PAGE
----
Sunday, April 29, 2012

Mark Steyn on Governor Brian Schweitzer and other sophisticates

(A quick note on the photo: MH has long maintained that Jag is a good Republican dog doing his best with what has been served up. As always, we wish him good health and long life.)

So, not only does Montana’s Governor Brian Schweitzer have to suffer the ignominy of not being able to dodge questions even in friendly environs like David Letterman’s show regarding his “polygamy commune” jab at Mitt Romney, he now gets to play the leading man in a Mark Steyn column at National Review. Quite a week of auditioning for the governor's next gig -- is this really a good strategy for maneuvering Sen. Baucus into retirement to open up that seat?

We had the “dog wars,” where the fate of the Republic apparently depended on what Americans will find more viscerally repulsive -- a President who ate dog meat as a boy or a would-be President who transported his dog in a carrier on top of his car. Who “won” that debate? It’s hard to care, really, and the fact that the Obama camp picked the fight and the Romney camp finished it isn’t particularly meaningful, let alone gratifying, to anyone but the most hardened partisans of either.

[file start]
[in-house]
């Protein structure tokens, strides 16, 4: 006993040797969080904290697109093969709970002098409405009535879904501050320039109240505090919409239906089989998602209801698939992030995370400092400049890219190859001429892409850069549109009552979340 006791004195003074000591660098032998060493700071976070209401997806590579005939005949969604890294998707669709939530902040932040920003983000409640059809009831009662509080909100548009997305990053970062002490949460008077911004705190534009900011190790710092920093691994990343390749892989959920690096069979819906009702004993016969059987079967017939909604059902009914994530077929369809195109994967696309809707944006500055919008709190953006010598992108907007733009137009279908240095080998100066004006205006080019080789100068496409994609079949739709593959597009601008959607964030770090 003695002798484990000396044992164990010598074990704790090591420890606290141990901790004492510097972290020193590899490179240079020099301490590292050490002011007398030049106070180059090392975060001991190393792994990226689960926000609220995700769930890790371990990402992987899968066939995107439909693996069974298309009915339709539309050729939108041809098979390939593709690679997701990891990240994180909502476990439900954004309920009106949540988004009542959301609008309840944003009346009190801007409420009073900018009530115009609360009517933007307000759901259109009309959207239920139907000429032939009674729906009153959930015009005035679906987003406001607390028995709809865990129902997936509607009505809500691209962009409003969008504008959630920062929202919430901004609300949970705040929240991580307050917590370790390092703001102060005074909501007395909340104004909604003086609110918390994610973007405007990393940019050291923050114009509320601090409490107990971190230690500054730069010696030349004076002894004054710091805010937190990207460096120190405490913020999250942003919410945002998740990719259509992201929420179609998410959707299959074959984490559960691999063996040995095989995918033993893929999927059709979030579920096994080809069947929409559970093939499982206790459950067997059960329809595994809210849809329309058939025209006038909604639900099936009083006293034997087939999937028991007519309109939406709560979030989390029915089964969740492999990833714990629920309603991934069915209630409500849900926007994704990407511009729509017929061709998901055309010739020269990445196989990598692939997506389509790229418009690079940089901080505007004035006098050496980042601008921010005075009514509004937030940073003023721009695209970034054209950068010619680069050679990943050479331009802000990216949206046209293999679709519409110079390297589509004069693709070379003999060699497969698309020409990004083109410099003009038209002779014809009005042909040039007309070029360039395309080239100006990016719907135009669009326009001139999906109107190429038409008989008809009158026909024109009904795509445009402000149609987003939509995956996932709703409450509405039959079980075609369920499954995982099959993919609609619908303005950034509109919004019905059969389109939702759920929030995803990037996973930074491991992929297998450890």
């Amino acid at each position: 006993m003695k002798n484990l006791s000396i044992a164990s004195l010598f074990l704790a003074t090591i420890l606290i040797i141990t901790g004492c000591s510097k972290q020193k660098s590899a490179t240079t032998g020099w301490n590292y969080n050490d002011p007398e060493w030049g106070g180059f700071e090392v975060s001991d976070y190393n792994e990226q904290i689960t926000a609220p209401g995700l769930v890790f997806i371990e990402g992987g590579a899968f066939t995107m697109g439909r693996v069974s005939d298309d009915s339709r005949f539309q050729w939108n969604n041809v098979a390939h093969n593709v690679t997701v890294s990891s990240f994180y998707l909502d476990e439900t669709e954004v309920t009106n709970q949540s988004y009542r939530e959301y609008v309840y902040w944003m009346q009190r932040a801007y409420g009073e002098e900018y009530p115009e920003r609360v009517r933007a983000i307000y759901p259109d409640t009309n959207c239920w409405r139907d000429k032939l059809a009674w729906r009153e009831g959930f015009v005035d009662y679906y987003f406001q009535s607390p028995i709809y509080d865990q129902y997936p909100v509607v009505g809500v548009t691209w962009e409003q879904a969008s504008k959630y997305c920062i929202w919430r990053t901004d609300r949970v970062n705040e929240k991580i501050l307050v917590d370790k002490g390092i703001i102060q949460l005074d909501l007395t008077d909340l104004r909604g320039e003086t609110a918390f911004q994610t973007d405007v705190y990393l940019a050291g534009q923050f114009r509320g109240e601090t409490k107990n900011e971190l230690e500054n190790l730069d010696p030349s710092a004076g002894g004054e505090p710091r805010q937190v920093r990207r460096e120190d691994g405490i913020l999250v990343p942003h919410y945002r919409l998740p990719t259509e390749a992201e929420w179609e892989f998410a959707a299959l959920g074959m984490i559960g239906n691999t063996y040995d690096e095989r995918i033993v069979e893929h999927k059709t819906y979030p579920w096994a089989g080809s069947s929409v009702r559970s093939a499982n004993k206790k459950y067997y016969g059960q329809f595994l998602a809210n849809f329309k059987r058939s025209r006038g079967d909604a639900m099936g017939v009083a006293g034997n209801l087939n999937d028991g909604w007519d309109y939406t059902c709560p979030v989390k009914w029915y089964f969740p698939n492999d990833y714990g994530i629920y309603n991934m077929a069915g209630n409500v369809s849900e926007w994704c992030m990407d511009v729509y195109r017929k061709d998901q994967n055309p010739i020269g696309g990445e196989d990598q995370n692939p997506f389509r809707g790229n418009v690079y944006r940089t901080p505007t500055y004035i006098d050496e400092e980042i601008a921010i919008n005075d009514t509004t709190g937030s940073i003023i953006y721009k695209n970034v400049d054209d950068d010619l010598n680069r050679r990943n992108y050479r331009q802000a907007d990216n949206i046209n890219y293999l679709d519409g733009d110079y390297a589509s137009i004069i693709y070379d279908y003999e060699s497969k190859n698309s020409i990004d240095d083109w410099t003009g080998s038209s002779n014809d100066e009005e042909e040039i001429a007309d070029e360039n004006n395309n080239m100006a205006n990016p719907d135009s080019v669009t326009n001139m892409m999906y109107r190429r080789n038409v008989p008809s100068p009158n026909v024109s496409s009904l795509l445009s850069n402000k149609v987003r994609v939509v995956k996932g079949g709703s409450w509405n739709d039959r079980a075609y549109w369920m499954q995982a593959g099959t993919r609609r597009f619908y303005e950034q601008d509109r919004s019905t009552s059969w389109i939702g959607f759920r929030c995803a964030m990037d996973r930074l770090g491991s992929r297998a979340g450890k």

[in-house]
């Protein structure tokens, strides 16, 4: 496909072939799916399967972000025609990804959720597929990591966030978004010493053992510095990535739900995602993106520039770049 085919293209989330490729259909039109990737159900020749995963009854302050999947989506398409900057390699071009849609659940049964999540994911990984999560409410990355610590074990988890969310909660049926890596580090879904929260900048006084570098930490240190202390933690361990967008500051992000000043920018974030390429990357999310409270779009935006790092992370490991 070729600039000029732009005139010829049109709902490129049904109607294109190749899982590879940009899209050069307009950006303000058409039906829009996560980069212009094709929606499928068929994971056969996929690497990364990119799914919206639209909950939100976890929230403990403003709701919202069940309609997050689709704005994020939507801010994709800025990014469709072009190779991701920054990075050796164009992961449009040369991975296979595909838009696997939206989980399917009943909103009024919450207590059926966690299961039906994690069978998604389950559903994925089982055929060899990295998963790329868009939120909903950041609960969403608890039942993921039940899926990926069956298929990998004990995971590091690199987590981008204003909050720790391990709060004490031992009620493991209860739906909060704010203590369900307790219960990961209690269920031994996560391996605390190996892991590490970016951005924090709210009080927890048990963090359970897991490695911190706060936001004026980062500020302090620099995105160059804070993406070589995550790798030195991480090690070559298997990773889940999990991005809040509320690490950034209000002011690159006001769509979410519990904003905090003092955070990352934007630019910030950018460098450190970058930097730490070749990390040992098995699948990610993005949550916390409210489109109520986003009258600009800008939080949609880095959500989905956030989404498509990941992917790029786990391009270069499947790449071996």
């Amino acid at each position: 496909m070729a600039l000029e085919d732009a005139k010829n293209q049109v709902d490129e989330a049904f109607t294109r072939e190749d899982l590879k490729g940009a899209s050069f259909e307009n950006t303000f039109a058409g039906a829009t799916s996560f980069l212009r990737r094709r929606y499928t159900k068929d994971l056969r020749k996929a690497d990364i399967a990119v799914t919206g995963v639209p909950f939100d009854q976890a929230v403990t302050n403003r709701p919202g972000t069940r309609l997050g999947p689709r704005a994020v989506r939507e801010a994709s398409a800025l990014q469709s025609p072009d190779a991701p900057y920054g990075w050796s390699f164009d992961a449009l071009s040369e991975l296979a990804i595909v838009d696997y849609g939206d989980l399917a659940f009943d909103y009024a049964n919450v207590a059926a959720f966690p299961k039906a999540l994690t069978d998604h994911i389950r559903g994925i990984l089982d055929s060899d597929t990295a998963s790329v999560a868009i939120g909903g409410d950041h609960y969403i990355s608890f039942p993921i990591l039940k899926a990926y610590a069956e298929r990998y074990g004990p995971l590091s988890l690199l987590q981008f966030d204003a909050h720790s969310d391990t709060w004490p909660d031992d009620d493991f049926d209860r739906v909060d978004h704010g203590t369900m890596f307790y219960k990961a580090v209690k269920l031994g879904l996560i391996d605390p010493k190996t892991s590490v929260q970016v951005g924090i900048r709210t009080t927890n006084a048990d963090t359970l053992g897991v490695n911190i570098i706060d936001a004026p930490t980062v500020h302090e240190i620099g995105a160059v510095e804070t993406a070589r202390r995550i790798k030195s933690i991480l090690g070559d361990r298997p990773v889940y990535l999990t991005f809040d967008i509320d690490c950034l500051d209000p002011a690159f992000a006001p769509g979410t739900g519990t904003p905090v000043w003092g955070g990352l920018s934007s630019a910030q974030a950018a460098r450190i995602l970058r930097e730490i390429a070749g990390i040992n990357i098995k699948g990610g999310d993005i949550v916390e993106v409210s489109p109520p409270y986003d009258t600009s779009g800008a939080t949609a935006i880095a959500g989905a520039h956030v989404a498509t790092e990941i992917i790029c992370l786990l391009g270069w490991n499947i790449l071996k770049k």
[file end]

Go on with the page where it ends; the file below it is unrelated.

Neatly pivoting from that bit of statesmanship, we have the President’s coterie dispatching one of his surrogates (any governor making public statements of this sort is a surrogate -- we may be simple folk around here, but we’ve figured that much out,) casually bringing up Mormon polygamy in the Romney family tree. Only the obdurate would refuse to acknowledge that if you scratch anyone of old-Mormon blood, polygamist lineage will be found somewhere underneath. It is as remarkable as observing that a resident of the District of Columbia votes Democratic.